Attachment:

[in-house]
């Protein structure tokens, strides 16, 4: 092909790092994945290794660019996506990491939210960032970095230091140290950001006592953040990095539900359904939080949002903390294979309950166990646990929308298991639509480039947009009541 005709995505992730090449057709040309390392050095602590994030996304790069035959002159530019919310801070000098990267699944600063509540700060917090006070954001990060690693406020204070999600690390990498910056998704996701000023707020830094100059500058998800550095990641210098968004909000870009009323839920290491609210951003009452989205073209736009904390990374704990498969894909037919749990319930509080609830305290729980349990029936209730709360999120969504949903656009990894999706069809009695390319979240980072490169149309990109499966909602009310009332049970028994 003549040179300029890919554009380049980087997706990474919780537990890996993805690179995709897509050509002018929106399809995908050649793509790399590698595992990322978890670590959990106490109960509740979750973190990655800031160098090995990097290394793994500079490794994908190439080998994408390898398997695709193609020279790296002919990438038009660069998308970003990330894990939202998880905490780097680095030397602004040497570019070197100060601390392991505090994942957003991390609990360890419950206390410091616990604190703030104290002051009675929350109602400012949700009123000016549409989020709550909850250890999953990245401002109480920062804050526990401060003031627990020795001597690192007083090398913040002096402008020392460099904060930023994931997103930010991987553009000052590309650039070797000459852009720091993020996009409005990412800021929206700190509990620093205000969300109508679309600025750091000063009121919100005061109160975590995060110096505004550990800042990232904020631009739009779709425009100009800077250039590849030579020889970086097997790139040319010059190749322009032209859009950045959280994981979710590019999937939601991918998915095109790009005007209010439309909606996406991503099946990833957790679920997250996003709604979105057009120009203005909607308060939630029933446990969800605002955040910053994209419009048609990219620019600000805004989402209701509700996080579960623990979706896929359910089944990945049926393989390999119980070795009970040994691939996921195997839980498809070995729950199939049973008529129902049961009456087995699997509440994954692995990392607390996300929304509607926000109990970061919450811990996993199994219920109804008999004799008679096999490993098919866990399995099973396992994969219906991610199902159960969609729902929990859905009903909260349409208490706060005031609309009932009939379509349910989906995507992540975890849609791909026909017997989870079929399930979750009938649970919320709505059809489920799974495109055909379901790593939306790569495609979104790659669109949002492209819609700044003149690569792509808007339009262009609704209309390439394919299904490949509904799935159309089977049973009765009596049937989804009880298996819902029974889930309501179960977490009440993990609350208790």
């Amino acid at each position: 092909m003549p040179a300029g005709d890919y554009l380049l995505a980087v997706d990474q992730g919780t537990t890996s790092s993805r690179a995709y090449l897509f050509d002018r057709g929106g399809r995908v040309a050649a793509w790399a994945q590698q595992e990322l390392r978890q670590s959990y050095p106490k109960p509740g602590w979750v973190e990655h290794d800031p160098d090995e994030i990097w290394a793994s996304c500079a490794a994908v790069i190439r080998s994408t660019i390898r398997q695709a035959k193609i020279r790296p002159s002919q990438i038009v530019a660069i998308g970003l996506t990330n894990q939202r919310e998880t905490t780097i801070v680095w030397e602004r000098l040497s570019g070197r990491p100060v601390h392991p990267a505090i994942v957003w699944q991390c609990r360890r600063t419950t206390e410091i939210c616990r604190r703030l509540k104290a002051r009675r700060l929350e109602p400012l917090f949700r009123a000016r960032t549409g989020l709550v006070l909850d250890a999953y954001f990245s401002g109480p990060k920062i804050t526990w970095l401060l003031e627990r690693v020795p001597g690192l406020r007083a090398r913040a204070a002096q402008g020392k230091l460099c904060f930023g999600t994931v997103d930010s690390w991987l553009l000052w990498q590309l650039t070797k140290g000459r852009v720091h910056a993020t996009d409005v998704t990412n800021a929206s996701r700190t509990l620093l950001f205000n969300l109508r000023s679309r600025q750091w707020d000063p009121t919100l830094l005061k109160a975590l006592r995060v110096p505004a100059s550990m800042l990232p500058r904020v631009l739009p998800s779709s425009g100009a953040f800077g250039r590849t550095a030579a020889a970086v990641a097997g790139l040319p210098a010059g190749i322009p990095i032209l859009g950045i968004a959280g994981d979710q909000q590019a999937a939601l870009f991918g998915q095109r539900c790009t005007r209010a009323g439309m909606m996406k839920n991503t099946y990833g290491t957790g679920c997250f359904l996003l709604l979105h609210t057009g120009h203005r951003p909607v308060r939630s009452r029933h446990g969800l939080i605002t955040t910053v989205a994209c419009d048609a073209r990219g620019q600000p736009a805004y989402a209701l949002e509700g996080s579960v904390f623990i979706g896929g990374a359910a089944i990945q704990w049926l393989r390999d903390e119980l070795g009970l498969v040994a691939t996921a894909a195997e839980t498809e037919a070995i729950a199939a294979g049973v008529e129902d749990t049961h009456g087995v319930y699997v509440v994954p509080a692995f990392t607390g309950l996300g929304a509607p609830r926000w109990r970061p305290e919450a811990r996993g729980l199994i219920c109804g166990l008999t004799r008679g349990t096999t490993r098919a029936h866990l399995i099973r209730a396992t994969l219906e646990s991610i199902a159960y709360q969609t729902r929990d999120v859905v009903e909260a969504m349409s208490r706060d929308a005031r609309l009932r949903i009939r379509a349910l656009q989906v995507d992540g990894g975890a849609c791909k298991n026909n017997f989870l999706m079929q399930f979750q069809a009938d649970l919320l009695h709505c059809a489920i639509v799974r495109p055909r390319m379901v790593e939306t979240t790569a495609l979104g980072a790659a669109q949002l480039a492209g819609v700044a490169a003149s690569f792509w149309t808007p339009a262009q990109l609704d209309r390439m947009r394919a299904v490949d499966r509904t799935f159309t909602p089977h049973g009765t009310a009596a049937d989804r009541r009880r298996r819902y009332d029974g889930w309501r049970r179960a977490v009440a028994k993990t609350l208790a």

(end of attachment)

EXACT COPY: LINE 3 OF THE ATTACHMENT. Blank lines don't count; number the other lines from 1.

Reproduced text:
């Amino acid at each position: 092909m003549p040179a300029g005709d890919y554009l380049l995505a980087v997706d990474q992730g919780t537990t890996s790092s993805r690179a995709y090449l897509f050509d002018r057709g929106g399809r995908v040309a050649a793509w790399a994945q590698q595992e990322l390392r978890q670590s959990y050095p106490k109960p509740g602590w979750v973190e990655h290794d800031p160098d090995e994030i990097w290394a793994s996304c500079a490794a994908v790069i190439r080998s994408t660019i390898r398997q695709a035959k193609i020279r790296p002159s002919q990438i038009v530019a660069i998308g970003l996506t990330n894990q939202r919310e998880t905490t780097i801070v680095w030397e602004r000098l040497s570019g070197r990491p100060v601390h392991p990267a505090i994942v957003w699944q991390c609990r360890r600063t419950t206390e410091i939210c616990r604190r703030l509540k104290a002051r009675r700060l929350e109602p400012l917090f949700r009123a000016r960032t549409g989020l709550v006070l909850d250890a999953y954001f990245s401002g109480p990060k920062i804050t526990w970095l401060l003031e627990r690693v020795p001597g690192l406020r007083a090398r913040a204070a002096q402008g020392k230091l460099c904060f930023g999600t994931v997103d930010s690390w991987l553009l000052w990498q590309l650039t070797k140290g000459r852009v720091h910056a993020t996009d409005v998704t990412n800021a929206s996701r700190t509990l620093l950001f205000n969300l109508r000023s679309r600025q750091w707020d000063p009121t919100l830094l005061k109160a975590l006592r995060v110096p505004a100059s550990m800042l990232p500058r904020v631009l739009p998800s779709s425009g100009a953040f800077g250039r590849t550095a030579a020889a970086v990641a097997g790139l040319p210098a010059g190749i322009p990095i032209l859009g950045i968004a959280g994981d979710q909000q590019a999937a939601l870009f991918g998915q095109r539900c790009t005007r209010a009323g439309m909606m996406k839920n991503t099946y990833g290491t957790g679920c997250f359904l996003l709604l979105h609210t057009g120009h203005r951003p909607v308060r939630s009452r029933h446990g969800l939080i605002t955040t910053v989205a994209c419009d048609a073209r990219g620019q600000p736009a805004y989402a209701l949002e509700g996080s579960v904390f623990i979706g896929g990374a359910a089944i990945q704990w049926l393989r390999d903390e119980l070795g009970l498969v040994a691939t996921a894909a195997e839980t498809e037919a070995i729950a199939a294979g049973v008529e129902d749990t049961h009456g087995v319930y699997v509440v994954p509080a692995f990392t607390g309950l996300g929304a509607p609830r926000w109990r970061p305290e919450a811990r996993g729980l199994i219920c109804g166990l008999t004799r008679g349990t096999t490993r098919a029936h866990l399995i099973r209730a396992t994969l219906e646990s991610i199902a159960y709360q969609t729902r929990d999120v859905v009903e909260a969504m349409s208490r706060d929308a005031r609309l009932r949903i009939r379509a349910l656009q989906v995507d992540g990894g975890a849609c791909k298991n026909n017997f989870l999706m079929q399930f979750q069809a009938d649970l919320l009695h709505c059809a489920i639509v799974r495109p055909r390319m379901v790593e939306t979240t790569a495609l979104g980072a790659a669109q949002l480039a492209g819609v700044a490169a003149s690569f792509w149309t808007p339009a262009q990109l609704d209309r390439m947009r394919a299904v490949d499966r509904t799935f159309t909602p089977h049973g009765t009310a009596a049937d989804r009541r009880r298996r819902y009332d029974g889930w309501r049970r179960a977490v009440a028994k993990t609350l208790a």